This is one of my favorite passages of scripture, and I’ll tell you why. If you look this passage up in any translation of the Bible, you will see one of two translations for “he is a new creature”. It will either suggest that the individual who is in Christ is made new, or that a new creation happens. In either case, we are talking about something drastic. What was old passes away. It doesn’t matter anymore. All that is left is newness. Your old self, the one that is guilty of hurting, the one who felt hurt, is gone. I lean towards the second translation though. The bit that says, “there is a new creation”. Christ doesn’t just make you new. He makes all things new. From your internal spiritual being to the relationship you have with the world around you.

“That’s great,” you say, “but I already knew that.” Well, here’s the best part (and the part where I get a little “I read greeky”). The tense that Paul uses here is known as the perfect tense. It means that something that happened in the past continues to have an effect into the present, and will have an effect continuing into the future. What does this mean? Well, it means that we probably don’t fully understand this scripture based on the words above. Lets put these words into the perfect tense:

Therefore, if anyone is in Christ, creation has been made new, is being made new, and will continue to be made new. The old has passed away, is passing away, and will continue to pass away while the new has, is, and will take it’s place!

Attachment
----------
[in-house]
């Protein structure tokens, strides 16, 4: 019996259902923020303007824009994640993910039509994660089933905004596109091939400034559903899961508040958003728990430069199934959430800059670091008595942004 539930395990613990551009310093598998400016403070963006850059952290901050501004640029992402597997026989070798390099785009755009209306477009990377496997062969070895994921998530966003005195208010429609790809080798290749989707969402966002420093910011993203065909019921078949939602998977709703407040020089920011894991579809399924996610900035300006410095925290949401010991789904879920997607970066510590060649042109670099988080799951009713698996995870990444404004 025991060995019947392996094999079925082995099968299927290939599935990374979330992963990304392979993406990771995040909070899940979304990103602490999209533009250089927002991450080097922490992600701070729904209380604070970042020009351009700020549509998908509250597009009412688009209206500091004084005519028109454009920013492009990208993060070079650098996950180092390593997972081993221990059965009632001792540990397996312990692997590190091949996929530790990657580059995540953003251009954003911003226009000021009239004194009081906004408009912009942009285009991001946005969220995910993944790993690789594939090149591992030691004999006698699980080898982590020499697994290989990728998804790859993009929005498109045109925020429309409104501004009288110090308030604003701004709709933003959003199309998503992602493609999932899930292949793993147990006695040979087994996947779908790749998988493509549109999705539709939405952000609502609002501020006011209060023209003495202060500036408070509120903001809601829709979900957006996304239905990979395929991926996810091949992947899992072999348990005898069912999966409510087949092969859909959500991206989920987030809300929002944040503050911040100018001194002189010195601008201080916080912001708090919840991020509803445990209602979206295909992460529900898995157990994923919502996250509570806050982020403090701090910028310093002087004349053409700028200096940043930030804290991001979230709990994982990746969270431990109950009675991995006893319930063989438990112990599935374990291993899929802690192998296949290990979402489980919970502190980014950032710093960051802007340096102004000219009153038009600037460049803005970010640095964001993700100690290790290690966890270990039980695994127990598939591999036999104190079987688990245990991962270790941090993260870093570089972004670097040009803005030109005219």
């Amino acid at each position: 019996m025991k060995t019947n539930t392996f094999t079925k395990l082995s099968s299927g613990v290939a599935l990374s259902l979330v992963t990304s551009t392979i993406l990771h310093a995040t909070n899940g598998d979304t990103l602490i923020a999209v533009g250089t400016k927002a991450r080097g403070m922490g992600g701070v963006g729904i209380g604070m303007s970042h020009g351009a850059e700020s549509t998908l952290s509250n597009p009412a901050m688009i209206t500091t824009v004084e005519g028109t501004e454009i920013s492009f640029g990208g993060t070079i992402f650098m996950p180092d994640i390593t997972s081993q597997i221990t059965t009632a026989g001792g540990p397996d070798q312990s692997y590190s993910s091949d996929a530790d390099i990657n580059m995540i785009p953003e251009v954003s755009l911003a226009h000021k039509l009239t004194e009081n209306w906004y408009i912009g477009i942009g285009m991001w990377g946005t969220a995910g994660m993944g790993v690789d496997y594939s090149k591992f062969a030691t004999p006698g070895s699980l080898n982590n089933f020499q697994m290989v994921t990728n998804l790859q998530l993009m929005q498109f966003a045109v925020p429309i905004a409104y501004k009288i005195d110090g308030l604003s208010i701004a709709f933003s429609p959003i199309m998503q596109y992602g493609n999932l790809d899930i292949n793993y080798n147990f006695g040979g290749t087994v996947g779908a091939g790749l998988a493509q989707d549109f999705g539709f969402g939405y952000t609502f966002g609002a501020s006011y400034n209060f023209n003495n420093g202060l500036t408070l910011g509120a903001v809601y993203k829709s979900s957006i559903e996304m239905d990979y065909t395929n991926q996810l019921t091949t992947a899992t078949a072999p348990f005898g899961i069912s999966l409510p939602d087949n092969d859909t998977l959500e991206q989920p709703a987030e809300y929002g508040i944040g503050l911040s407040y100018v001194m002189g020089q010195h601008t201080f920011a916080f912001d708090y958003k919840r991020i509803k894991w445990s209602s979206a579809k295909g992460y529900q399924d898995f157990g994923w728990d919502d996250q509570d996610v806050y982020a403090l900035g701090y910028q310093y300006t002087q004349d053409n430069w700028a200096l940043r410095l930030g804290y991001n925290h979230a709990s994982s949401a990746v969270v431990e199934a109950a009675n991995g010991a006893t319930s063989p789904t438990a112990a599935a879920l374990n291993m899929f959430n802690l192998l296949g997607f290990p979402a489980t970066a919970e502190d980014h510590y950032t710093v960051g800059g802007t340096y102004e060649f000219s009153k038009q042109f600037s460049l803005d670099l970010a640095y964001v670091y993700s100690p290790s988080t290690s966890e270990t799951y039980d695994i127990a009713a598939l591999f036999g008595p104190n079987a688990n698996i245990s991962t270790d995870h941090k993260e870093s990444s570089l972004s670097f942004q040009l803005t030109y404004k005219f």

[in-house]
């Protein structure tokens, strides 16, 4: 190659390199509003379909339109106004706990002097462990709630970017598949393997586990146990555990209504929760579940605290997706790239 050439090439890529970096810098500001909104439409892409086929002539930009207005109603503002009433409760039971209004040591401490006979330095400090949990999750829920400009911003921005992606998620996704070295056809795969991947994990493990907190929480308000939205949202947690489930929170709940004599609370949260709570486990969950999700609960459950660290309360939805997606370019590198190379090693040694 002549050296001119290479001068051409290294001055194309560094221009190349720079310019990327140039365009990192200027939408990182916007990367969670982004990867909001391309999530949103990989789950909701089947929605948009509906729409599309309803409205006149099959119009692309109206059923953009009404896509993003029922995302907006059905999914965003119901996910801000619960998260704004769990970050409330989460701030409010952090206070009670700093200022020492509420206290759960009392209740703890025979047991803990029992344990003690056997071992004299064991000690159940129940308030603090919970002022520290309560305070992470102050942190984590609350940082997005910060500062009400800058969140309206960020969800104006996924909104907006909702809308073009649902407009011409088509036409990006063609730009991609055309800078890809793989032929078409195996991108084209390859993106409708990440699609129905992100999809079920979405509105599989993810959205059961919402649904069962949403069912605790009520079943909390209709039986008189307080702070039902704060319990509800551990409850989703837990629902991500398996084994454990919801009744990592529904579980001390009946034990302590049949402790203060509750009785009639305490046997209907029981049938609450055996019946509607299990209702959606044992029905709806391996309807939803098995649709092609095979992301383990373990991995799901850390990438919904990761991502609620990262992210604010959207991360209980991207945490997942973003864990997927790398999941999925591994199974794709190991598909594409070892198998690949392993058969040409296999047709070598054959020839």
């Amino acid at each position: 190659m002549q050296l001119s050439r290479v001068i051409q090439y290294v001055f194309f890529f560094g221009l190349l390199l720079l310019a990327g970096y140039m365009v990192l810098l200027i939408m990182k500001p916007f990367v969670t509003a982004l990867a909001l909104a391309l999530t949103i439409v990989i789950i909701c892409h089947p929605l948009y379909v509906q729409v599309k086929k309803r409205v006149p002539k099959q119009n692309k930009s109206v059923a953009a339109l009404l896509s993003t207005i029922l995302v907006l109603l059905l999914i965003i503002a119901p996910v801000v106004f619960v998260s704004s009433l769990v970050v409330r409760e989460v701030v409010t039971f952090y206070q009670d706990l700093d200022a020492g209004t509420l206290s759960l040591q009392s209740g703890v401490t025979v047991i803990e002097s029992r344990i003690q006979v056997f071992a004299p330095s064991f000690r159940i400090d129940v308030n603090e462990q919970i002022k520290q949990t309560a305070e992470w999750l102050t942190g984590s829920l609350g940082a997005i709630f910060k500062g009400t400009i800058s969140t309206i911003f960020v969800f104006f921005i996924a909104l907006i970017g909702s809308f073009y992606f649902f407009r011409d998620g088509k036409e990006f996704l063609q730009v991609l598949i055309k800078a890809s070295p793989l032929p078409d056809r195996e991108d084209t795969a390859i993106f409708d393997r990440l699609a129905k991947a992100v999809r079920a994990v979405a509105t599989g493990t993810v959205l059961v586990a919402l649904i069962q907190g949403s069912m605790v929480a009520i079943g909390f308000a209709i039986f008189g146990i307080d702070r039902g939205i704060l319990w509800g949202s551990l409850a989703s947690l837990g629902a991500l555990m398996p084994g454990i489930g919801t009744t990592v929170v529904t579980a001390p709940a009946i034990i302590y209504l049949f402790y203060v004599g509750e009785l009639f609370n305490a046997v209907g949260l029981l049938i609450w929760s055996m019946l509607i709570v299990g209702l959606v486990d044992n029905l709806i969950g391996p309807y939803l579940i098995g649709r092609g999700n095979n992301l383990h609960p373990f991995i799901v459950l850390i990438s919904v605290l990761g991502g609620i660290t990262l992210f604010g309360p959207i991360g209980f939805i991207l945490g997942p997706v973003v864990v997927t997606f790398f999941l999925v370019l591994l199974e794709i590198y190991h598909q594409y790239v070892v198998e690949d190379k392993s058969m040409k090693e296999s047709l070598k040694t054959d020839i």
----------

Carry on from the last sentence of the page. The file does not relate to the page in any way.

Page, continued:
Or, maybe more concisely, but certainly more paraphrased: When someone is in Christ, re-creation begins and never ends.

Christians can become a little caught up in the resolution game. Promising ourselves that, because it’s a new year, we’re going to do things differently now. And I don’t want to suggest that you shouldn’t do things differently today than you did yesterday. But don’t do it because you need to write 2014 on your documents now. Do it because Christ is working in you. In whatever ways yesterday let you down, today can be different. Whatever you did five minutes ago that you’re ashamed of, Christ can make you new. Now. You don’t need to wait till 2015 to make up for the mistakes of today.

The Bible Is A Really Big Book!

Good people don’t suffer. Having a lot of money is wrong. Poor people are only ever poor because of their bad choices. Consuming anything with alcohol in it is a sin. If you don’t go to Church when the doors are open, you’re forsaking the assembly. If you don’t have enough faith to leave your job and preach the Gospel when you become a Christian, you aren’t really a Christian.

I’ve heard each of these statements before. If you’ve been in a community of Christians for any length of time, you’ve probably heard at least a few of them, too, or at least statements like them. They’re what I like to call wrong. No, I don’t have a fancy term for them. I’m sure there is one, and I just haven’t encountered it, or it isn’t springing to mind, but these beliefs are wrong. Not only that, they are dangerous.

Lets think about just one of these statements for a moment.

“Good People Don’t Suffer” most likely stems from a poor reading of the book of Proverbs.   Chapter 11 is just full of pithy sayings like:

The integrity of the upright will guide them, but the crookedness of the treacherous will destroy them.

11:3

The righteous is delivered from trouble, but the wicked takes his place.

11:8